COVID-19 infection is spread by large droplets from the upper airway when the patient coughs or sneezes. This means you largely get it by being within 3-4 feet of an infected person coughing or sneezing. The virus can survive on surfaces, which is why we ask that you wash your hands frequently, avoid touching your face and clean contact surfaces like counters and doorknobs; however this is not the main root of infection. It appears you can be infectious prior to the onset of clear symptoms or when you have mild symptoms (notably sore throats). Viral shedding is greatest in those who are most sick and lasts ~ 2 weeks, reflecting the period for which you can infect others. While the death rate from COVID-19 infection averages 2% (higher in the elderly, lower in the young) the deaths in COVID-19 patients often relate to their comorbidities (age, heart and lung diseases etc). There is currently no proven antiviral therapy. There are however clinical trials underway to test drugs like hydroxychloroquine, remdesivir, and kaletra. Lab tests (other than a COVID-19 PCR test and a d-dimer) are not helpful in making a diagnosis. There is currently no vaccine approved but several are in development.
Disease burden to date: There have to date been ~4000 cases in Canada with 39 deaths. There are 18 COVID-19 cases regionally, with several cases in health care workers. At KHSC we ran 76 tests for COVID-19 and 4 were positive, including 1 inpatient and 1 healthcare worker. Our regional sentinel surveillance testing reveals positive COVID-19 testing is still uncommon (~2% of tests). As long as it is <5% it is considered that there is not substantial community spread (although rates of positive testing are higher in nursing homes). Thus, we have a few more days in Kingston before will be significant community spread. In-hospital, random COVID-19 testing of asymptomatic people in Ontario still shows no positive tests. Once we reach a 10% rate of positive tests we will be broadening use of PPE, outside of Emergency Dept. In other words, if we had rates of COVID-19 like those in NYC, we would be masking everyone…but this is not the case and we believe we will not reach that level of infection.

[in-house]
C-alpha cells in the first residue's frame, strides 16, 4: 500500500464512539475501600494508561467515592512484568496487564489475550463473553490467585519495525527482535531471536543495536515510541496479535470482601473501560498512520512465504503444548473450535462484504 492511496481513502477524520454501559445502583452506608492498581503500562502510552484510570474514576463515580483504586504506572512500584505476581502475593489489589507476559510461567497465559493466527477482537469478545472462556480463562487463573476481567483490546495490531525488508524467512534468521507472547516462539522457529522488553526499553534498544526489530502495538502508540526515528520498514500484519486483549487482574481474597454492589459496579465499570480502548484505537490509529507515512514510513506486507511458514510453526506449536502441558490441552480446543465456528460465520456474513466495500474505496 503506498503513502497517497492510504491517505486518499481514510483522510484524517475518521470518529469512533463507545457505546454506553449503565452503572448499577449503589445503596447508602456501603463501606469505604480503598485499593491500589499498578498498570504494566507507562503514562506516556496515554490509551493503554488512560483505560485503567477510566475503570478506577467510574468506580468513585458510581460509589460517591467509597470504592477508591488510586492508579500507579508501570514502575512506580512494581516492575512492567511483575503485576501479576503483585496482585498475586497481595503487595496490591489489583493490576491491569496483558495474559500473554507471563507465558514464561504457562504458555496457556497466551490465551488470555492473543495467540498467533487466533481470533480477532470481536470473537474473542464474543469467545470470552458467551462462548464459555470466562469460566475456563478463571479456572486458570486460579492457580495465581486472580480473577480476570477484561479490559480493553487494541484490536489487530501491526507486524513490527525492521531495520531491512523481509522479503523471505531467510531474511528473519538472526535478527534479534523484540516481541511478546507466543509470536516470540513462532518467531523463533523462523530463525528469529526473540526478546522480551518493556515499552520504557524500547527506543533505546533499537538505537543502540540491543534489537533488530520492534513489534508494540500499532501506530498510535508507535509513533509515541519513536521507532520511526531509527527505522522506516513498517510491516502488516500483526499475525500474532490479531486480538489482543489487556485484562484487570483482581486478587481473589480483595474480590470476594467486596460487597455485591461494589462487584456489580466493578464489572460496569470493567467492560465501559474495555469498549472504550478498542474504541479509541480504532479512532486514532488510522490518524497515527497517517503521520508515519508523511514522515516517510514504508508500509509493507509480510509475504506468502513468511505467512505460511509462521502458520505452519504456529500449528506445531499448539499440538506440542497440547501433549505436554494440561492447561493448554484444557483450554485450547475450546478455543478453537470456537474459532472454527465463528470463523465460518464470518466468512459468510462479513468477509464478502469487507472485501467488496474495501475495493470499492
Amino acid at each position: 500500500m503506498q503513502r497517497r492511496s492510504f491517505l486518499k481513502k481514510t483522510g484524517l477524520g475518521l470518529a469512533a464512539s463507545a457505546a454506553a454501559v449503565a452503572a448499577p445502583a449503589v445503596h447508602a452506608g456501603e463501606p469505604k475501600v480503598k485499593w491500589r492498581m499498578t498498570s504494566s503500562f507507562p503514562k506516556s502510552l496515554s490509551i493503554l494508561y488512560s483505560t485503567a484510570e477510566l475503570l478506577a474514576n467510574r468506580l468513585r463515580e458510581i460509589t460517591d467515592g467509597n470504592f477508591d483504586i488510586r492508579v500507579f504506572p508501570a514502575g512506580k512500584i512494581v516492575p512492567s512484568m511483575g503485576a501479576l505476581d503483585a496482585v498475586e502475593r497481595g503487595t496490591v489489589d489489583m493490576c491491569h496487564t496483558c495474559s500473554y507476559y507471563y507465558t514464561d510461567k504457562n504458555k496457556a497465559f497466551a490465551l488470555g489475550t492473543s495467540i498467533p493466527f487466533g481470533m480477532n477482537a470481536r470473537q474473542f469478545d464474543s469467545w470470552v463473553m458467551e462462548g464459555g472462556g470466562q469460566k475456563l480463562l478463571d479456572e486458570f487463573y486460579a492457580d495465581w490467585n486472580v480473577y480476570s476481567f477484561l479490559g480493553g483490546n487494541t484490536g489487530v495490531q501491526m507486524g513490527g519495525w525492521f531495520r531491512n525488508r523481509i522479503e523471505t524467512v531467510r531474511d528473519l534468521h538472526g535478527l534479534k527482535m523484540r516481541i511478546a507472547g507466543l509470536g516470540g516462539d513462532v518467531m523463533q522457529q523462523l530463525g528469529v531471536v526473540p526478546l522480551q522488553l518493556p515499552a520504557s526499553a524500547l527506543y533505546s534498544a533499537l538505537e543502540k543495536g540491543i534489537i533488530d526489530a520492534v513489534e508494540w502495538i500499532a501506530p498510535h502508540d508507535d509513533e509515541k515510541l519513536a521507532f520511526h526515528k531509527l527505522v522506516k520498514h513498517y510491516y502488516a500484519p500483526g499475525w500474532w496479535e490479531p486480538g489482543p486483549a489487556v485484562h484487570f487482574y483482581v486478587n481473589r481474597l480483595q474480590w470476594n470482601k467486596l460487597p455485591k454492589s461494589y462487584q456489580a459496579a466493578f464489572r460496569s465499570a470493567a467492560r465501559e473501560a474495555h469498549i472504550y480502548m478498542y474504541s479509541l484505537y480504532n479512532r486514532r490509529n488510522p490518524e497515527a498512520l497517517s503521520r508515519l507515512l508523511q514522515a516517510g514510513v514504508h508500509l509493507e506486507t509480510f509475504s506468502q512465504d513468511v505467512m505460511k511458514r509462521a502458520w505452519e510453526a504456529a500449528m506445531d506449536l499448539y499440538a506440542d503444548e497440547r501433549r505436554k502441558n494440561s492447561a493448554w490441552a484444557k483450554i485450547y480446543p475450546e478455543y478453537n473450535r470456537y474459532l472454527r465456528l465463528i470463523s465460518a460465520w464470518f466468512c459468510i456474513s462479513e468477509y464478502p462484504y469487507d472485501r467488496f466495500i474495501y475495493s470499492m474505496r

A global perspective on COVID: If you want to follow the pandemic here is a useful site:https://www.worldometers.info/coronavirus/. The epidemic is largely resolved in China but is accelerating in the USA. This is a reminder of two things. China reminds us that the epidemic will likely last ~4 months, even with aggressive physical distancing and use of quarantines. The USA reminds us of the importance of public health measures being used uniformly and widely. Sadly on March 6, the US had the highest death rate — about 6% — among countries with more than 100 cases. Italy’s death rate is declining.
Hospital capacity update: The KGH census is 350 occupied beds, reflecting our hard work to make capacity for anticipated influx of COVID-19 patients (which is currently a trickle but will occur). Thanks Dr. Chris Smith, Mike McDonald, Michelle Matthews and the Medicine nursing leadership team for your stellar work in this regard!
Discharge orders and transport instructions: We are developing COVID-19 admission and discharge order sets which will have input from IPAC and the Public Health department-stay tuned next week.
Incident Command Committee update: The response to the epidemic is being directed by this committee and they communicate in many ways, including through a daily ZOOM conference. Here are some highlights form today.
- Some things at KGH have changed, most have not. Incident command has restricted building access, severely restricted visitors, provided clear guidance on the use of PPE and explained why we are conserving supplies (low incidence of infection and global scarcity of PPE), developed new code blue practices for cardiac arrest/resuscitation, and made their purchasing and payment practices more facile. Other than that there has been no change in our policies and procedures. There is no immediate plan for retired workforce to deliver frontline care.
- Fraud and cyber-attacks: Be care about emails from the outside. Be aware that there are increased attacks on KHSC staff because of the crisis, including outside emails requesting provision of data (don’t respond). If there is a question of possible suspicious emails please contact Ryan Hartman in KHSC IT.
- Supply and demand: Most masks and PPE pre pandemic were made in China and thus there is a global scarcity of these supplies. The KHSC policy is to buy PPE whenever and fromwherever they can. The problem is supply, not willingness to purchase. In this regard thank you to the many basic science research labs that have created an inventory of PPE for use if required by KHSC.
And with that, TGIF!